Sounds of Stonehenge: Results from 1:12 acoustic scale model published

Categories: School of Science, Engineering and Environment

In the first modelling of Stonehenge of its kind, the University of Salford’s Acoustics Research Centre constructed and tested a 1:12 acoustic scale model of the monument, to determine how sound would have been altered by all of the original 157 stones in 2200 BC. With rituals usually involving sound, an understanding of the acoustics at prehistoric Stonehenge can help inform our archaeological understanding of the site and its possible uses.

Results from the study quantified how reflections from the stones enhanced musical sounds and speech, making projecting the voice easier. The results suggest that any sounds created within the stone circle were intended for others within the same relatively intimate setting, rather than to be broadcast more widely to those outside, whose view into the stone circle would also have been obscured. This evidence once again emphasises the contradiction between the large numbers of people required to transport the stones and construct the monument, with the small number of people able or allowed to fully take part in, and witness, activities within the stone circle.

Professor Trevor Cox, University of Salford, who is leading the project commented, “Constructing and testing the model was very time consuming, a labour of love, but it has given the most accurate insight into the prehistoric acoustics to date. With so many stones missing or displaced, the modern acoustic of Stonehenge is very different to that in prehistory.”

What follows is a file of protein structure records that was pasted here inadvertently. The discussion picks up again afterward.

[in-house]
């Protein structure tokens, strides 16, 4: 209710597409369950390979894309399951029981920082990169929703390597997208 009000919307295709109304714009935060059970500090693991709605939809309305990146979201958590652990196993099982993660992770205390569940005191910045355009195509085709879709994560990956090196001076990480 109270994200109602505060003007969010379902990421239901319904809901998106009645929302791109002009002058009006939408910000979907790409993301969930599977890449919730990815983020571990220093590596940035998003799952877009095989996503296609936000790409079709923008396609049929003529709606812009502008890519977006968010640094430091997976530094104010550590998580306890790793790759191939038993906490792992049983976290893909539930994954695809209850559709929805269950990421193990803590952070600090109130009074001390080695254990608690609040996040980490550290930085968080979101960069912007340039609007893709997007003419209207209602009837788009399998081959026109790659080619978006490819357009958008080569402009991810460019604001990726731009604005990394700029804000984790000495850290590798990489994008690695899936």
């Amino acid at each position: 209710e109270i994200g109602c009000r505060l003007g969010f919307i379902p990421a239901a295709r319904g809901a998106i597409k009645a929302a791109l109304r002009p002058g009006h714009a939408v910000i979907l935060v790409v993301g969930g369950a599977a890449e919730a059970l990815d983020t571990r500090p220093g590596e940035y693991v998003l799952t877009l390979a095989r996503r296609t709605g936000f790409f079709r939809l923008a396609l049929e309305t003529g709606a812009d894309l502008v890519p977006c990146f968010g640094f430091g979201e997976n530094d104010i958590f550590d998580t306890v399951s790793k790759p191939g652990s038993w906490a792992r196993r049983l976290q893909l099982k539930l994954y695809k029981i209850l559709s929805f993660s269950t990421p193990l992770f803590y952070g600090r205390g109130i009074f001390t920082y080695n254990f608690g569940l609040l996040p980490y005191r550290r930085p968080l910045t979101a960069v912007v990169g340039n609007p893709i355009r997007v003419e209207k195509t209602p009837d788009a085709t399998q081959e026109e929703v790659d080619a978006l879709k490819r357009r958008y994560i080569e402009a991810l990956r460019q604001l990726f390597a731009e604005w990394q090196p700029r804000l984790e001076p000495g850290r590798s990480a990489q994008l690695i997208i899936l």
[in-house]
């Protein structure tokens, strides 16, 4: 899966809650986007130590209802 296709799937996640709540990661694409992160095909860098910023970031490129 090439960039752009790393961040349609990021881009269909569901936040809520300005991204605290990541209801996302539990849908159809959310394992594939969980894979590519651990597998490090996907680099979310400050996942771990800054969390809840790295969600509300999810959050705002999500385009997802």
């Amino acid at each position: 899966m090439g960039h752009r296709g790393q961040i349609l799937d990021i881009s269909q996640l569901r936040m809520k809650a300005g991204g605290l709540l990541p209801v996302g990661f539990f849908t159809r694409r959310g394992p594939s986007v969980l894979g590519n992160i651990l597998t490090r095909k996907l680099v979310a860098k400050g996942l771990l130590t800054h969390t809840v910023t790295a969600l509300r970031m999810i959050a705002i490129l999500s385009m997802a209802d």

The acoustic scale model was based on a CAD model from Historic England. This used the Stonehenge laser scan data from Historic England and the latest archaeological research to create the shape and position of the stones. The academics constructed the acoustic models by using a mixture of 3D printing and specialised moulding.

Physical scale models are a tried and tested technique for designing concert halls, this is the first time it has been applied to a prehistoric stone circle. In order to model the sound correctly, the test frequencies are required to be 12 times larger meaning the sounds produced are within the ultrasonic region. The evaluation of the measurements then followed the latest techniques from architectural acoustics.

Stonehenge was reconfigured a number of times in prehistory and the scale model was made like ‘Stonehenge LEGO’ so different arrangements could be tested. The measurements showed that the introduction and rearrangements of the bluestones made subtle changes to the acoustics, which would have been inaudible in prehistory. Moreover, no echoes were audible in the 2,200 BC model. Overall, it seems improbable that sound was a primary driver in the arrangement of the stones at Stonehenge. Other considerations were more likely to be important, including the astronomical alignments, the incorporation of two different groups of stones, the replication of similar timber monuments and the creation of an impressive and awe-inspiring architectural structure.

Susan Greaney, Senior Properties Historian for English Heritage, who contributed to the project said, “Testing the acoustics of a scale model of Stonehenge has given some new insights into how the monument might have been used in prehistory. The results show that music, voices or percussion sounds made at the monument could only really be heard by those standing within the stone circle, suggesting that any rituals that took place there were intimate events. It’s exciting to see how modern techniques of laser scanning, 3D printing and acoustic modelling can tell us about the distant past.”

View the results in the October volume of The Journal of Archaeological Science

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